> icq transport). They wait a long time between stanzas and the renaming
> can often takes more than just several minutes.
> 
>>>>> We send data once for every session (and omit for subsequent
>>>>> messages).
>>>> In this case it's important to define "session" (see rfc321bis). Is
>>>> it a chat session, a presence session, or something else?
>>>>
>>> Exactly.
>>>
>>>>> This has two important implications:
>>>>>
>>>>> 1) The other entity may or may not cache it for the session and
>>>>> reuse it. That is good.
>>>>>
>>>>> 2) If an entity keeps the data for a longer time (e.g. for weeks
>>>>> or even permanently), this cache will never be used. As the
>>>>> sending entity always resends the data for a new session.
>>>>>
>>>>> What I propose is:
>>>>>
>>>>>  * By default the sending entity would not send the data. It would
>>>>>    merely reference it by its cid url.
>>>>>  * Let the recieving client follow "3.4 Retrieving Uncached Media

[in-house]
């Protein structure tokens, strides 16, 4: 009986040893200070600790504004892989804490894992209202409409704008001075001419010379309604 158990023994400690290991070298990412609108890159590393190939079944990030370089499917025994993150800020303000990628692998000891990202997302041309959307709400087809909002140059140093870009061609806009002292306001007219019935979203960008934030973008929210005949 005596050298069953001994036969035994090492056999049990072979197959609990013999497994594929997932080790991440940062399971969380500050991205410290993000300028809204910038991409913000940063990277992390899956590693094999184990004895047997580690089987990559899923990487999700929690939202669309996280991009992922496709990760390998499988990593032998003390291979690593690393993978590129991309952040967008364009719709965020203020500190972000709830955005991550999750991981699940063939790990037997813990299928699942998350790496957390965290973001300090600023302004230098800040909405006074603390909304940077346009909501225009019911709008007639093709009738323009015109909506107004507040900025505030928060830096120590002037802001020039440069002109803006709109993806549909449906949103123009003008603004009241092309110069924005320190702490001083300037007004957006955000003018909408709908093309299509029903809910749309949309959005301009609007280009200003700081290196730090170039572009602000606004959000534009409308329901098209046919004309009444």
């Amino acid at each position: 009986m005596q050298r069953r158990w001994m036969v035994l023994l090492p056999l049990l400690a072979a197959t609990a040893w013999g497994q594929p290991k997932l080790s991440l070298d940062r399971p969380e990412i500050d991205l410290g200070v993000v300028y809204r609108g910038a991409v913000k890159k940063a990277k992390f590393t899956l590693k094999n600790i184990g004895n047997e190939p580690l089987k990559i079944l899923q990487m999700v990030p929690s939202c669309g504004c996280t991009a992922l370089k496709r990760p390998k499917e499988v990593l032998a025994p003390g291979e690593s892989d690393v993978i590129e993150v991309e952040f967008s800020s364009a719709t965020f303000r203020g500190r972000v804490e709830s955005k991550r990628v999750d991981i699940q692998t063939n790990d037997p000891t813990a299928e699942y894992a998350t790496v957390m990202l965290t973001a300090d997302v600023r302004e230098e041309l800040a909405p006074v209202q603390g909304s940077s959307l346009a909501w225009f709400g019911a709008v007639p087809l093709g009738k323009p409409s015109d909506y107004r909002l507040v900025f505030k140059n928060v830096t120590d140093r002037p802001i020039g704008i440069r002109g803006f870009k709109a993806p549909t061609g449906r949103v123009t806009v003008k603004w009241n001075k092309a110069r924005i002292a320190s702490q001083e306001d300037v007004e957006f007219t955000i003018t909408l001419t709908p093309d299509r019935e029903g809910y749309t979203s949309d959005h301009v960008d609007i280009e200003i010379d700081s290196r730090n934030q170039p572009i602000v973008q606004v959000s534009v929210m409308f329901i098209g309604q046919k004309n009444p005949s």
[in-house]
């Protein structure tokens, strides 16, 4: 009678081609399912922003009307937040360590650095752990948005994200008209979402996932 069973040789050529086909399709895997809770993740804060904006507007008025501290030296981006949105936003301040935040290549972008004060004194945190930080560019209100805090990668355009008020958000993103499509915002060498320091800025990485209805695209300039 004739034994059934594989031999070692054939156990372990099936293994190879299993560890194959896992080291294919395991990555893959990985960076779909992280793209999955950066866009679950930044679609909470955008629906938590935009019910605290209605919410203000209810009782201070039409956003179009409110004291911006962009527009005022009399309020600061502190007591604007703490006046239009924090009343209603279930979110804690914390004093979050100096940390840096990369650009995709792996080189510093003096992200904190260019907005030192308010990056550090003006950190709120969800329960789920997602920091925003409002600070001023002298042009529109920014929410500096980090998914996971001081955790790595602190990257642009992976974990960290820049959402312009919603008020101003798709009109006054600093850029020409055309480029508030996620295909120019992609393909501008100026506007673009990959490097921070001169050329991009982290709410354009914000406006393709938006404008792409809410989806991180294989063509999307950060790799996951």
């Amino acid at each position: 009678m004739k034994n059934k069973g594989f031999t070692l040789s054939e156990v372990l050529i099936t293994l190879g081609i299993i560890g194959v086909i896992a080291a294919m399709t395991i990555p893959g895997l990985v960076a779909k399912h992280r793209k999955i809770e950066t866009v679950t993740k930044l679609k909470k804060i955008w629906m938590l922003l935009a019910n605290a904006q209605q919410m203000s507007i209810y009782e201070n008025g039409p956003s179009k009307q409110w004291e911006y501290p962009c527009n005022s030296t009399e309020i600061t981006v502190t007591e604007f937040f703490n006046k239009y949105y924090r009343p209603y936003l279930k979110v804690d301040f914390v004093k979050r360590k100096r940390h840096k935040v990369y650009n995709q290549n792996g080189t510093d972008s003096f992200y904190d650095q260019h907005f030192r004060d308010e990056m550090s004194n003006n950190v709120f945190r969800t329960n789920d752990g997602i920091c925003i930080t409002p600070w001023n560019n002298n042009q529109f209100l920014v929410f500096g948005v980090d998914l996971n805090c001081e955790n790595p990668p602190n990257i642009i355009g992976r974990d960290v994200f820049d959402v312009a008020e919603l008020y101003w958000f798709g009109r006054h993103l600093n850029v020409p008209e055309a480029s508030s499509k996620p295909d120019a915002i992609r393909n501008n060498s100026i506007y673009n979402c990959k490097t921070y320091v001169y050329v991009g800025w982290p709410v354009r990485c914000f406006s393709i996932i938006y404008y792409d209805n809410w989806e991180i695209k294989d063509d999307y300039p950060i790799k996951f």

>>>>> Data" if the data is not cached (no real change, this is already
>>>>> being done).
>>>> I think I like that approach. It introduces a round trip for the
>>>> IQ, which might introduce some latency. But it puts the burden for
>>>> "storing" and "serving" the image on the sender, which might
>>>> discourage abuse of in-band images.
>>>>
>>>>>  * Reserve the possibility of sending the data immediately with
>>>>> the message for the *specific* case that the sending client
>>>>> actually knows the recieving party cannot have the data cached
>>>>> (e.g. the data was never sent before). This behavior should be
>>>>> considered optional.
>>>> In that case the sender needs to keep a list of every JID to which
>>>> it has ever sent the image. That seems suboptimal.
>>> I didn't write it exactly as I meant it. There may be cases we are
>>> knowingly sending something really new. But we might just as well
>>> drop this feature if you think it's better.
>> If it's optional, it does no great harm. In fact it's not even a 
>> feature, just an implementation note.
> 
> Ok.
> 
>>> I'm afraid some people will object.
>> Don't be afraid -- some people will always object. :)
>>
> 
> :D
> 
>>>> And I suppose the recipient might have received the image from
>>>> another sender at some point, or might have received the image
>>>> through other means (e.g., an emoticon "bundle").
>>> The problem is... that we really want the users to get what we send
>>> them. If they got it from someone else, we need to secure it by a
>>> hash function, not a mere ID. It would have to actually check the